Wednesday, August 9, 2017

The number one fear people have about Trump, Guam edition

It isn't North Korea that Guam should worry about, but President Donald Trump.

Trump is the unknown. His warning to deliver to North Korea "fire and fury like the world has never seen" is scary. We don't know what Trump will actually do.

The threat makes Trump look weak because he is unlikely to carry it out. North Korea knows this, hence its response to threaten Guam.

Secretary of State Rex Tillerson arrived at Guam shortly after to explain Trump's comment. He characterized it as Trump's way of "sending a strong message to North Korea in language Kim Jong Un would understand," reported the Washington Post.

Try as he might, Tillerson can't blunt Trump's words.

Trump is forcing Guam's leaders to respond.  The island's non-voting representative in Congress, Madeleine Bordallo, urged Trump and other leaders "to de-escalate these tensions."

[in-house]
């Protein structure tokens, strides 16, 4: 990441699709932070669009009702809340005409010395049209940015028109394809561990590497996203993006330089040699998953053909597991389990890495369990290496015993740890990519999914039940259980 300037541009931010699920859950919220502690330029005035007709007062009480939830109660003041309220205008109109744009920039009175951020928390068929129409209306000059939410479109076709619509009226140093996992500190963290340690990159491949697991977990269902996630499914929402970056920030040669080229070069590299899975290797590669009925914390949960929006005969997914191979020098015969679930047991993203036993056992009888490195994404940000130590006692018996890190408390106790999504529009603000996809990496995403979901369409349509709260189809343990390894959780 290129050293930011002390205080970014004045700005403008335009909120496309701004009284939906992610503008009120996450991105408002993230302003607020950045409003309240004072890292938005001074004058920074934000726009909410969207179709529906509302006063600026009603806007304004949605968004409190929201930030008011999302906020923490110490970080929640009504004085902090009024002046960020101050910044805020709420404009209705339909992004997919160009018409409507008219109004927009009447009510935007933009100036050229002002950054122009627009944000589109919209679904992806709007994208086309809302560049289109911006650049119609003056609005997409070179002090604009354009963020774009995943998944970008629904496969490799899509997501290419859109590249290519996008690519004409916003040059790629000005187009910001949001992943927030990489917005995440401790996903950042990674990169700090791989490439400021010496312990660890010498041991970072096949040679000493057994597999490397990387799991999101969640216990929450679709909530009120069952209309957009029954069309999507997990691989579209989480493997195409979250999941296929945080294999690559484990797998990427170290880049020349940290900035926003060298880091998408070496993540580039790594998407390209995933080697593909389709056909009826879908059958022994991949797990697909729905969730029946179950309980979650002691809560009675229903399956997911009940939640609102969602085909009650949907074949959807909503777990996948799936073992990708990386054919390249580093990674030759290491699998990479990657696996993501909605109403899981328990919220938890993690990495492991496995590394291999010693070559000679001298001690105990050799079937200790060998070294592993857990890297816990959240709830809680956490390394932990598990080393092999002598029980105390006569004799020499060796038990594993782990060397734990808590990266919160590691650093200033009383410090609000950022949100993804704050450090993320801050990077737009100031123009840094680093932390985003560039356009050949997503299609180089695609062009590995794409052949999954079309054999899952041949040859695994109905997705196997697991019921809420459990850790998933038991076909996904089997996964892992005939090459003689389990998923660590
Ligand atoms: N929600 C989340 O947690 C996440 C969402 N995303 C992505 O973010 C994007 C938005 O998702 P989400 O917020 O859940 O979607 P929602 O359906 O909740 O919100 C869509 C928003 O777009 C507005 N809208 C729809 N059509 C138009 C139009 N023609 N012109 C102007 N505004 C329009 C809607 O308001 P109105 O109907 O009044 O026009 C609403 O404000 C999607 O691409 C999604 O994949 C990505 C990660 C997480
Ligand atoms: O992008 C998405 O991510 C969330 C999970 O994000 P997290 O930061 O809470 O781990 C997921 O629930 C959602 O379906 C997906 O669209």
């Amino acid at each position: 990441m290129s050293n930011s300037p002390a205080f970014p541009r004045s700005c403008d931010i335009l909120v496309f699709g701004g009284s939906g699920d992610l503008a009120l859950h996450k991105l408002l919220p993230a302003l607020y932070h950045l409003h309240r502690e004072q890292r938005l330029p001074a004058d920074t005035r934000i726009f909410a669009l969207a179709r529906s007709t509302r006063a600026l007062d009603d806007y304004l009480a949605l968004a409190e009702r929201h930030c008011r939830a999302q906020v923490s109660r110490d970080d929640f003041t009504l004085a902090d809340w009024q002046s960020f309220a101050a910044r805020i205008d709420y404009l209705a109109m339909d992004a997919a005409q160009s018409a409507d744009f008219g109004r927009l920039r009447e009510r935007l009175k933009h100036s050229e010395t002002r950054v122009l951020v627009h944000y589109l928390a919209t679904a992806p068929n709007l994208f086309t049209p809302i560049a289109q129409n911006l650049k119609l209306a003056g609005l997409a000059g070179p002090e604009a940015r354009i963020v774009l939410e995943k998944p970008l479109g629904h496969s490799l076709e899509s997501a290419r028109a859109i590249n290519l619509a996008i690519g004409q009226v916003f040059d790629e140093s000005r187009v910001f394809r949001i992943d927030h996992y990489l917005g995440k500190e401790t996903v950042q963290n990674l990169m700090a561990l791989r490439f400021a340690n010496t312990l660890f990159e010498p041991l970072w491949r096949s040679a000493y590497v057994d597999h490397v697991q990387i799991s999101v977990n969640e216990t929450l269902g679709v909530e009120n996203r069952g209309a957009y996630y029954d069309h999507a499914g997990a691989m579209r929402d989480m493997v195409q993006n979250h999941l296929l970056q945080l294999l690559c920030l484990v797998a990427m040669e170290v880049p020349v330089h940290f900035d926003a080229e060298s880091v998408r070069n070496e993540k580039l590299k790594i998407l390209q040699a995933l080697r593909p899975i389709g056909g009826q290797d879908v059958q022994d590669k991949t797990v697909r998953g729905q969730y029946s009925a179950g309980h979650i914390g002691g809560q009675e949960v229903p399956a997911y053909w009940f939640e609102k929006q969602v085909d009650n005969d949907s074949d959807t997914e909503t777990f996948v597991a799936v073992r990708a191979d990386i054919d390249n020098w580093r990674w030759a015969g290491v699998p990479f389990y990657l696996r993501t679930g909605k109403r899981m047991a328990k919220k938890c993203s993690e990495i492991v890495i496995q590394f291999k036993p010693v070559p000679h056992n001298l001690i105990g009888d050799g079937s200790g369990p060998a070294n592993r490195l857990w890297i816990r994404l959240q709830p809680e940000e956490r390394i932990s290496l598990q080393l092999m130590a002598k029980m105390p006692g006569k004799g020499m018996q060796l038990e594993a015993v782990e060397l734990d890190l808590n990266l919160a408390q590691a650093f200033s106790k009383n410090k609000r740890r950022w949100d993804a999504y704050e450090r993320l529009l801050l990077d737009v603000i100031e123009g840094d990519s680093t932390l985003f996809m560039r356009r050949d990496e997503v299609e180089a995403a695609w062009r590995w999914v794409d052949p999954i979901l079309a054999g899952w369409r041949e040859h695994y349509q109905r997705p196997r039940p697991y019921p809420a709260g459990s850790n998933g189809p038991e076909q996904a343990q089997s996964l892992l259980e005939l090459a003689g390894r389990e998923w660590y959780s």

This tension is also with the people on Guam.

Trump's words -- "fire and fury" -- raises anxiety for everyone, but I believe it's more acute on Guam. There's no place to go.

The U.S. has to find non-military ways of dealing with North Korea. There's no choice in the matter. The alternative is too frightening. But is Trump capable of true leadership?

Trump seems to lack self-restraint. The fact that Tillerson stopped on Guam to dampen Trump's fire and fury comment tells you that Trump went too far. What we don't know is how far Trump is willing to go with North Korea.

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